So I was sitting having dinner on the Queenstown wharf last night, minding my own business, when New Zealand Prime Minister Bill English and Australian Prime Minister Malcom Turnbull walked by. Like literally right by. No more than six fee-, er, two meters from where I was sitting.
What is it with the world not leaving me alone on holiday??
Anywho, rugby rivalry aside, there are no two countries in the world that are closer politically, economically and culturally. New Zealand and Oz are brother countries who face many of the same challenges and so typically choose to face them together. The two primes were having their countries’ annual coordination powwow.
From what I can gather from local press, while their agenda dealt with a fair number of local issues, their top foreign policy concern was dealing with the Trump Effect. Specifically, both New Zealand and Australia were founding members of the consortium of countries that negotiated the TransPacific Partnership trade deal (TPP). As the United States was about half of the TPP’s economic heft, both Australasian states were more than a bit disappointed when President Trump nullified American participation in the process. While in Queenstown, English and Turnbull apparently explored ways to proceed with “TPP minus one”, although English himself noted that it wasn’t likely feasible and his efforts could probably just be chalked up to “naïve Kiwi optimism”.
Whether you are like me and you think that China’s days are numbered, or you’re more with the conventional wisdom and so you fear that we will all be bowing to our Chinese masters before long, you probably think it makes sense to diversify your trade portfolio away from all things Chinese. TPP would certainly help do that, and so it isn’t a surprise that the Kiwis and Aussies are groping for a way forward without the United States’ participation.
But this all brings me to a broader point.
Take a look at the map below; it’s broadly is how Washington saw the world at the height of the Cold War. The deep blue countries are the Americans’ back yard — places they were willing to fling nukes over. The medium blue were the core allies in the Bretton Woods system. The orange was the competition, and the light-blues the field of battle. The Cold War was global in scope, so everything was in play. Everything mattered.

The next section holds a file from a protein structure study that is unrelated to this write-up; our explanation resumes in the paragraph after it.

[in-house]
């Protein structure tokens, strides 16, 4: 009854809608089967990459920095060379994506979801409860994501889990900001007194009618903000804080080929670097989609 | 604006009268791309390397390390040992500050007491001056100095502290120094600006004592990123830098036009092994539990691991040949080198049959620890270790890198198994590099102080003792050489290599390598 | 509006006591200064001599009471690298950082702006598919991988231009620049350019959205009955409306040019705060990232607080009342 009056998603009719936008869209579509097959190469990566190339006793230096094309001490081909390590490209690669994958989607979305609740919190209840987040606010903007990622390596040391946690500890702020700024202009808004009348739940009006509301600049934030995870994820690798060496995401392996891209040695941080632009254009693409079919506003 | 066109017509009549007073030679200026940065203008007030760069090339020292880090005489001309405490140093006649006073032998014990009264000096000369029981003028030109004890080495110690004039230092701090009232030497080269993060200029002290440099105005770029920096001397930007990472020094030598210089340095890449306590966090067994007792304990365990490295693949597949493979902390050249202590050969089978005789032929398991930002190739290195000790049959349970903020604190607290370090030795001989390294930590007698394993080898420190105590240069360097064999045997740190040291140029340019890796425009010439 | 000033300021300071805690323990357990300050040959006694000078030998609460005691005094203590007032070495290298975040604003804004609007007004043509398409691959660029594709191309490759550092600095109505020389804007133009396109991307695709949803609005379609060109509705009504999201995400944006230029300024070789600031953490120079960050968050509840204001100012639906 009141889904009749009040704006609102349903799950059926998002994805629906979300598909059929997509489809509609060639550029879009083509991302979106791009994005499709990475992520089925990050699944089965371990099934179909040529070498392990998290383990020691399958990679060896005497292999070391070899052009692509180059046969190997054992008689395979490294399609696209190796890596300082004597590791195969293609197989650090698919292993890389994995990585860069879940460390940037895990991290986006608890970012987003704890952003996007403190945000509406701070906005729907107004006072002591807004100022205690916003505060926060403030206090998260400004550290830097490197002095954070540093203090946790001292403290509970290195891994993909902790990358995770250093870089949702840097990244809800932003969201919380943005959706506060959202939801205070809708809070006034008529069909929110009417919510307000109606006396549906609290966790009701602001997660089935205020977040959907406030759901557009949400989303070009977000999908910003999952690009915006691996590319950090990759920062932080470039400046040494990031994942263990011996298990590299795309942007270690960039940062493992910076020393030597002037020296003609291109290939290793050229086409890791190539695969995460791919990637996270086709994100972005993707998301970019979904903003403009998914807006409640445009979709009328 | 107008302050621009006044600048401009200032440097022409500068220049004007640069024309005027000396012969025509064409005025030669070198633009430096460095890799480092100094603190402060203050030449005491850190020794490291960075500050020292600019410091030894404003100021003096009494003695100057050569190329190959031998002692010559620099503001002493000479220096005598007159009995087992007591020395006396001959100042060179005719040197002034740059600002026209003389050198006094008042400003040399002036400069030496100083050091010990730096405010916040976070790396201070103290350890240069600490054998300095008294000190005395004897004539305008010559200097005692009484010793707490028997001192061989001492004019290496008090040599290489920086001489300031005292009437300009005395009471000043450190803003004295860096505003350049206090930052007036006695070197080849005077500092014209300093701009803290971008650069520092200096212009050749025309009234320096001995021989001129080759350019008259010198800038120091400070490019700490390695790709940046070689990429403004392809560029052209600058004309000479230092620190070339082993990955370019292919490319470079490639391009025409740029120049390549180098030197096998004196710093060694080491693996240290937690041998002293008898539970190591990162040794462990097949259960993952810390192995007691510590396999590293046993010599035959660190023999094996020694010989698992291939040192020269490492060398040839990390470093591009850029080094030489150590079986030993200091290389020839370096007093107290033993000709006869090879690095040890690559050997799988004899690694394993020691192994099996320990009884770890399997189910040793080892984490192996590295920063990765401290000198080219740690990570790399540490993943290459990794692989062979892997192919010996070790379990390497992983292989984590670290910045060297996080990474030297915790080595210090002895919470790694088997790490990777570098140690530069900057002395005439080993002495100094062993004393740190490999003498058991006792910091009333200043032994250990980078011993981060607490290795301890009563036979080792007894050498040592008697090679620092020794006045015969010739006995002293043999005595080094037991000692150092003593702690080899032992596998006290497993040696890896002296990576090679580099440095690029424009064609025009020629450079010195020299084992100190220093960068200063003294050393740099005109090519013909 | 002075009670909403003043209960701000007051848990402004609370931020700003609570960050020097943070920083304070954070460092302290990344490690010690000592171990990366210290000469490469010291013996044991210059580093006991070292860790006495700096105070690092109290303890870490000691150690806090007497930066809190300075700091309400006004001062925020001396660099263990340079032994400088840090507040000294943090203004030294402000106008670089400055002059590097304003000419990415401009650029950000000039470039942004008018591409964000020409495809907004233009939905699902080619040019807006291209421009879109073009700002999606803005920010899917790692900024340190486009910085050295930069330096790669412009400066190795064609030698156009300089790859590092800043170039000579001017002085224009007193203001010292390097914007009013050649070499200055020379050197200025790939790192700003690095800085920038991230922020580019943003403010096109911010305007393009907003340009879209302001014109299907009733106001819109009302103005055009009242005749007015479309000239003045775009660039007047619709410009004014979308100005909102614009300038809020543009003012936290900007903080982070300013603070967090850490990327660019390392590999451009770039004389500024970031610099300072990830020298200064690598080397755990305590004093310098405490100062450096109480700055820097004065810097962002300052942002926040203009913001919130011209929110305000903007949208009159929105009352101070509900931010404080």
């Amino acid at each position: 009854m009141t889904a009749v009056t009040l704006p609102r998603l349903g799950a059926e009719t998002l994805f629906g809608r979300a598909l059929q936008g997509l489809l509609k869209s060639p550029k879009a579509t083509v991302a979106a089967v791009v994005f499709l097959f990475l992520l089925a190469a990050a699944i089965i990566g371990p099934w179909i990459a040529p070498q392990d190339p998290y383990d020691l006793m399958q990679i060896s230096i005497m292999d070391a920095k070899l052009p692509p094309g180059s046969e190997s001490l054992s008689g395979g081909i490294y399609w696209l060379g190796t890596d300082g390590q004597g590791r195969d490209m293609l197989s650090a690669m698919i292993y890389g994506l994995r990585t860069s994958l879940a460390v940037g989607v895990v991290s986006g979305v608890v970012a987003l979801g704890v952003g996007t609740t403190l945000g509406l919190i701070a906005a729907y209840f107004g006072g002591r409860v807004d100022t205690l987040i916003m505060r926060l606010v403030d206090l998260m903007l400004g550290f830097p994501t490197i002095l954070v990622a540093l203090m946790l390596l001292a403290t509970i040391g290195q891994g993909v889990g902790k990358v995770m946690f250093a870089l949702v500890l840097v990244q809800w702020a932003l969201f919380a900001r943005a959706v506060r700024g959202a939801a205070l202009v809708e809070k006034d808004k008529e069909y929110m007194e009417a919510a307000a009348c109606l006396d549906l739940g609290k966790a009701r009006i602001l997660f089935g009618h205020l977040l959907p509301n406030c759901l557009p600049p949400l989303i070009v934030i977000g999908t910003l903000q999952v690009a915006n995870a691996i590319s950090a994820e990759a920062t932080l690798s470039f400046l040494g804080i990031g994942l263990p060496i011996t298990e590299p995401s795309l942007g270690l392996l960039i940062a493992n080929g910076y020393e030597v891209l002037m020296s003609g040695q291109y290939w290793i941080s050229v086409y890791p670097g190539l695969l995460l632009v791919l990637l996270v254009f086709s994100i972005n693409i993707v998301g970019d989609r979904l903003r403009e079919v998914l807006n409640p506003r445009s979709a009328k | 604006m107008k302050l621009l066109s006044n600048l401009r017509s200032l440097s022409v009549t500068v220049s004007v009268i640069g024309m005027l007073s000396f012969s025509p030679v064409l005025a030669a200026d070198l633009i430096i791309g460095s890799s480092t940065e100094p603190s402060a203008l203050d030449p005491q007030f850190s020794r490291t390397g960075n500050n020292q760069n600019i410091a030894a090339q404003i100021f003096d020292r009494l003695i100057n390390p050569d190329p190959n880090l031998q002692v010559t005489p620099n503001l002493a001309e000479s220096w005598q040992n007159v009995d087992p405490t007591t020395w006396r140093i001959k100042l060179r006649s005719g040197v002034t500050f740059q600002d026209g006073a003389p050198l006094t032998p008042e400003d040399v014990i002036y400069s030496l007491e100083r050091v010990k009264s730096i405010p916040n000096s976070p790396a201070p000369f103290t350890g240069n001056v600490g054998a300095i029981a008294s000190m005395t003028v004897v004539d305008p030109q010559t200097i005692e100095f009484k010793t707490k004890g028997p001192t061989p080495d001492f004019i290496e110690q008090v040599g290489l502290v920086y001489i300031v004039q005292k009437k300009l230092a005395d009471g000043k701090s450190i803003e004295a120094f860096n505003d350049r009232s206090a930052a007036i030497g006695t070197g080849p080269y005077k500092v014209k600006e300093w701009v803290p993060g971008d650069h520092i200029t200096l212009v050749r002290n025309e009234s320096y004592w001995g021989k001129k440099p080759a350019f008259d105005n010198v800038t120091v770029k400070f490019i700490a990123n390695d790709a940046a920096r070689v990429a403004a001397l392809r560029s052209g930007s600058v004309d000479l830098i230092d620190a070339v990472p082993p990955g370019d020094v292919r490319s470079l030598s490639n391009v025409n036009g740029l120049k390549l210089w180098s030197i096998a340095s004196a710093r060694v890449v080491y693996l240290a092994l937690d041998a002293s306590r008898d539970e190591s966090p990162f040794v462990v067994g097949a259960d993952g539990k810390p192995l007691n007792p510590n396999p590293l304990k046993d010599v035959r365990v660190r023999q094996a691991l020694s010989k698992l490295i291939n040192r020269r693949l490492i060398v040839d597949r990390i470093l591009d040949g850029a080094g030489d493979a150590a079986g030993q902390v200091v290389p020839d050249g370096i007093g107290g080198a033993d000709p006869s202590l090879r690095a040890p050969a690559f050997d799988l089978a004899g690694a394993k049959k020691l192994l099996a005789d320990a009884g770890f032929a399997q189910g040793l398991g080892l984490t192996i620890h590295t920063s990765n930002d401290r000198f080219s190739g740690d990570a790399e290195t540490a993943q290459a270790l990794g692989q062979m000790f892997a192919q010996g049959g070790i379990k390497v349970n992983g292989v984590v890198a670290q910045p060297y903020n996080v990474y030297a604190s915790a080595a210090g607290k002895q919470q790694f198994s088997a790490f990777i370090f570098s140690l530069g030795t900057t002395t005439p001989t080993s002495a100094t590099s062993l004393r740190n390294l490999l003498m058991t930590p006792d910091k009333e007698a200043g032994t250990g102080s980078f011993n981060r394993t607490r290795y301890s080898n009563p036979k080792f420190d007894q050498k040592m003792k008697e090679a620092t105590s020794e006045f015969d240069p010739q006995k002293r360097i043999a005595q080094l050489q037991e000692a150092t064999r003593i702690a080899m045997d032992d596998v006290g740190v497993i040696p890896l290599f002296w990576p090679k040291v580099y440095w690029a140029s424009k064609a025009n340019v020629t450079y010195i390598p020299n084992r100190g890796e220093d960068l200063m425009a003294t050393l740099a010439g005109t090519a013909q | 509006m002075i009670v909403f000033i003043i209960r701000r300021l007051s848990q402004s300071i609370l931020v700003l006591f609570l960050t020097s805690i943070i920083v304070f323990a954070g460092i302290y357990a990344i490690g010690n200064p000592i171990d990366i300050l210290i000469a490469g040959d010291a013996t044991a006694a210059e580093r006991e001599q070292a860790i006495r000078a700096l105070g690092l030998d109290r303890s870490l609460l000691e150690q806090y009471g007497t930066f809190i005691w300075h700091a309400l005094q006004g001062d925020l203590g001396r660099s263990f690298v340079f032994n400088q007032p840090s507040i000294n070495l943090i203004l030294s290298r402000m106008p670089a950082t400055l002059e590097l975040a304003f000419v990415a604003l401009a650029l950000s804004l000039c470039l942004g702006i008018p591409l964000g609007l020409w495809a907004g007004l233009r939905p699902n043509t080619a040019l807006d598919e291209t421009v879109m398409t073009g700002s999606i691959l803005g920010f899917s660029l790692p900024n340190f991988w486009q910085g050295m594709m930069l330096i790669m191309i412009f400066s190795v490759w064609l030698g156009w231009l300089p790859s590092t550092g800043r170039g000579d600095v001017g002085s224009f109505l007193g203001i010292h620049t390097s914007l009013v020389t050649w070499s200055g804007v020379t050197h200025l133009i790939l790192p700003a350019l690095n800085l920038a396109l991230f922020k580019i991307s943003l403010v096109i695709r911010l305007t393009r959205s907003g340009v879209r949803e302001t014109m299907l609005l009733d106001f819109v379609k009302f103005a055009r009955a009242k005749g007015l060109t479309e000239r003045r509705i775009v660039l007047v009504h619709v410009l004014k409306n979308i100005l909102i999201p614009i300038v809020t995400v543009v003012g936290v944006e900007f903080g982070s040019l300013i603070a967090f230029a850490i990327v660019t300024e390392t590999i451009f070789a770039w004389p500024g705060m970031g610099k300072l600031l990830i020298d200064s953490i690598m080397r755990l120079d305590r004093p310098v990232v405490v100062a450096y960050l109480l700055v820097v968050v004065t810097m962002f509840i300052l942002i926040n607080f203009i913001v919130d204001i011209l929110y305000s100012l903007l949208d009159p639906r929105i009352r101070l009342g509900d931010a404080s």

This next map shows how I anticipate the Americans viewing the world in 2020. U.S. perceptions of the world have been evolving slowly away from global engagement since 1992. It’s a process that picked up speed with the 2007 financial crisis, and is now rocketing into fast-forward under Trump. (Note: I put this map together in in 2015 — before the Trump Effect — so this might all come to pass earlier than I initially expected.)
There’s a lot of grey on this map; places the U.S. just doesn’t have a stake in. Those blue shades are countries that IMO it would behoove the Americans to have a constructive relationship, but that’s not the same as saying that the U.S. must have one. U.S. alignments are shifting, and since the stability that the United States imposed upon the world from 1945 to the present was designed to fight the Cold War, there aren’t all that many pieces of it that are going to hold without deliberate efforts from both the Americans and partners on the other side of the table.
So far Continental Europe has demonstrated vividly its obliviousness in this dawning era, while Britain very clearly understands where its bread is buttered. Japan has showcased it comprehends fully the new era’s more transactional nature.
The Kiwis and Aussies are somewhere in the middle. Australian Prime Minister Turnbull had a disastrous first call with Trump which apparently went something like this:
TURNBULL: So, Australia had this deal with Obama where you’ll take some illegal immigrants from us.
TRUMP: What sort of a dumb deal is that? I hate illegals.
TURNBULL: But you’re still going to take them, right?
TRUMP: *insert TrumpTantrumTM*
TURNBULL: Is that a yes?
Not the right topic to use to break the ice with the Donald.
Anywho, the Australian government has long been a very savvy operator because they have to be. Australia has but 24 million people. Its closest neighbor — Indonesia — has ten times that, and once you look at the teeming masses of South, Southeast and East Asia it is easy for an Australian to feel a bit overwhelmed. Canberra’s only option is excellent relations with the United States. I fully expect Australian-American relations to bounce back from what was reportedly a quite nasty diplomatic snafu, but the botched Turnbull-Trump call serves to underline the point.
NO relationship, NO alliance, NO trade deal, and NO relationship is safe. When the Americans rejigger things, there are no sacred cows. The United States wasn’t involved in the first three years of World War II, and they ended up leading Normandy and nuking Japan. The United States didn’t care about Korea, and then a year later had over 300,000 troops on the peninsula fighting Chinese human waves. The U.S. treated the Middle East like a backwater until 9/11, then it fought two hot wars and intervened unconventionally in over 20 countries.
The U.S. doesn’t care until it does. And the U.S. cares until it doesn’t. Its geographic position and military reach enable it to intervene and/or stop intervening in issues that are of core importance to every other country in the world in a matter of days, and right now everything is up for re-evaluation. Even the American alliance with Australia — probably the most worry-free, strategically-simple, culturally-easy alliance the Americans have — can see change.
Well, that’s my morning rant. I’m off to brunch in Wanaka where who knows who I’ll bump into. (Apparently Oprah is in town!)